Conducting a federal tax lien search for yourself can be easy or complex depending on the nature of your inquiry.

As business owners, we’re usually pretty good about knowing who we are dealing with. We may call up references, or do a little investigation into bankruptcy. We probably do a credit check, and ask for credit references. However, while all of those are a good start, they aren’t enough to give you the full picture about a potential customer, vendor or partner, and if you really want to know who you are dealing with, you probably still need to hire a professional to conduct due diligence investigative services.

There are many things they may investigate for you, but in this article, we’re going to take a closer look at what a tax lien search can tell you, and why it’s important.

What Is a Tax Lien?

If you’ve been in business for a while, then you’ve probably encountered the term “lien” at some point. Basically, in the simplest form, it’s a legal recourse that allows a creditor to take possession of property or goods, and to hold them until a debt is repaid.

Tax liens, as the name suggests, come into play when the debt is for unpaid taxes, and the creditor is the Federal Government. As you can imagine, that makes this a very binding sort of lien, and could mean very bad news for any company, including those who do business with the liened parties.

What Are the Risks?

If you choose to do business with a company who has been liened for tax, whether you’ve done a tax lien search or not, then there are very definite risks to your business.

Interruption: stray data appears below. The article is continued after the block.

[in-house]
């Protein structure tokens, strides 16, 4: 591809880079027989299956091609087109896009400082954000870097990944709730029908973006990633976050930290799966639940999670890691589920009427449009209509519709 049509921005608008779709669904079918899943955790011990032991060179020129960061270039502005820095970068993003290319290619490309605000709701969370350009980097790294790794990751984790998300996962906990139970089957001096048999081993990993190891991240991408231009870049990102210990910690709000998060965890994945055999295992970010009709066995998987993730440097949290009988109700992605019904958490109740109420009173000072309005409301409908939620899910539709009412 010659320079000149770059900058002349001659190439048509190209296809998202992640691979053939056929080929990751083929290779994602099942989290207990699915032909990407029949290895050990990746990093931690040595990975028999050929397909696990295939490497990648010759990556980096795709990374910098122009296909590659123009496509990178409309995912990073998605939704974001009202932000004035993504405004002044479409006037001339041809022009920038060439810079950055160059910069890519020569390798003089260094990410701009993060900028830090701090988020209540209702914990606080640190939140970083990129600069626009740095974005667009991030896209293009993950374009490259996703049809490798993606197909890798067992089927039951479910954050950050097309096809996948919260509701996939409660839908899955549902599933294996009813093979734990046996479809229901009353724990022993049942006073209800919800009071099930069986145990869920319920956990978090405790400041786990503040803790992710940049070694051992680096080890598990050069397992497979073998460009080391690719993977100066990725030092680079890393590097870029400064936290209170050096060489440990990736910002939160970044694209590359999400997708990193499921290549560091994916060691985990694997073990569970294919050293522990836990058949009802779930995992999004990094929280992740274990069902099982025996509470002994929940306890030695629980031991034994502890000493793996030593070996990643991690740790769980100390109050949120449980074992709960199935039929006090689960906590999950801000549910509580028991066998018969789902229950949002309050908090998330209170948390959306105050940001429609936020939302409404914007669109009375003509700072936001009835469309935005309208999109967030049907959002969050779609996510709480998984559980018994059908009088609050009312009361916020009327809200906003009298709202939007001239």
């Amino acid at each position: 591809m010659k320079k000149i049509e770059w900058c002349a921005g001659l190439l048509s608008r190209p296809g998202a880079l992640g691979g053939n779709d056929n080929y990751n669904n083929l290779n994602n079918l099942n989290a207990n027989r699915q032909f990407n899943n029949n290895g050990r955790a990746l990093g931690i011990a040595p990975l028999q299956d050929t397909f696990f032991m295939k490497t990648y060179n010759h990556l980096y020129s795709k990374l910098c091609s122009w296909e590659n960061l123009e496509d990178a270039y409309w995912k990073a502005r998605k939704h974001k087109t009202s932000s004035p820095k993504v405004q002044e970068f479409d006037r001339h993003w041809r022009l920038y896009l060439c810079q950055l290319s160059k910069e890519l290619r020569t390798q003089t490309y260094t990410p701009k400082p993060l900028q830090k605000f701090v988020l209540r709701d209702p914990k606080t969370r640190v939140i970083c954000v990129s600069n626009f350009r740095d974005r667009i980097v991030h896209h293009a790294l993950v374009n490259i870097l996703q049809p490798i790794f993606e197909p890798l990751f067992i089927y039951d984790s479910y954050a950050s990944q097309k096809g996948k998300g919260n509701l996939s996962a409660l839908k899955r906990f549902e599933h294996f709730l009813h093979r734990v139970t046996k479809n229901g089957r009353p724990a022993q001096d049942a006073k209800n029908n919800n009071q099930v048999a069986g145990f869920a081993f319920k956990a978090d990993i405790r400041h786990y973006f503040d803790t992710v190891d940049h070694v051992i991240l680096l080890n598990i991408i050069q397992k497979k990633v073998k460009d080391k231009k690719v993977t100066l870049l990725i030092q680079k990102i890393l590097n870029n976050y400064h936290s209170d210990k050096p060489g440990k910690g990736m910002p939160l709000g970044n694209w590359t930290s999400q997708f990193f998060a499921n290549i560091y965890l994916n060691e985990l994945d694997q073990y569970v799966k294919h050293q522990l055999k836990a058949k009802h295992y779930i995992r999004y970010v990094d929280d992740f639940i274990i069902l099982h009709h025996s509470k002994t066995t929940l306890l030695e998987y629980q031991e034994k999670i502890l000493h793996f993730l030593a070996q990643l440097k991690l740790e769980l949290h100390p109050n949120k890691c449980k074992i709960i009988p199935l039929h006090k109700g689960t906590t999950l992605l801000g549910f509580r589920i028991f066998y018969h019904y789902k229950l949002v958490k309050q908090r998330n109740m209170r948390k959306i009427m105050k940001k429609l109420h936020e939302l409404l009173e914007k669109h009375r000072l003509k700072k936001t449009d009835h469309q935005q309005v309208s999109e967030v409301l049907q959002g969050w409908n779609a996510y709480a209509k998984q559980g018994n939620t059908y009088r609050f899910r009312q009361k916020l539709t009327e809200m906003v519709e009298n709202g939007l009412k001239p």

Let’s imagine, for a moment, that you sell a large amount of product or equipment to a liened company. The government decides that they’ve defaulted on their taxes long enough, and opts to take legally allowed action, by seizing goods or property. Including the items that you had supplied, but that had not yet been paid for.

Depending on the final outcome of the lien and the company’s negotiations with government, you might never get those items back, and if that company then goes bankrupt, you might not get paid for them either. None of that is a great situation.

How to Protect Yourself

The best way to protect your business from the risks associated with tax liens is to include tax lien search in your due diligence. Before extending credit or increasing credit limits, and at regular intervals during your business relationship, it is prudent to make sure that your customers are in good standing with their taxes.

If you do find that a customer has a tax lien against them, it may be a good idea not to supply any more goods or services on credit, and to request that they provide proof when they have made good on their debts.

The truth is, due diligence investigation services are all designed to protect your business against unknown risks, and since this is a big one, it’s recommended that anyone who does extend credit to customers considers including it in their pre-approval checklist. It may seem invasive to investigate tax history, but the benefits certainly outweigh the risks.

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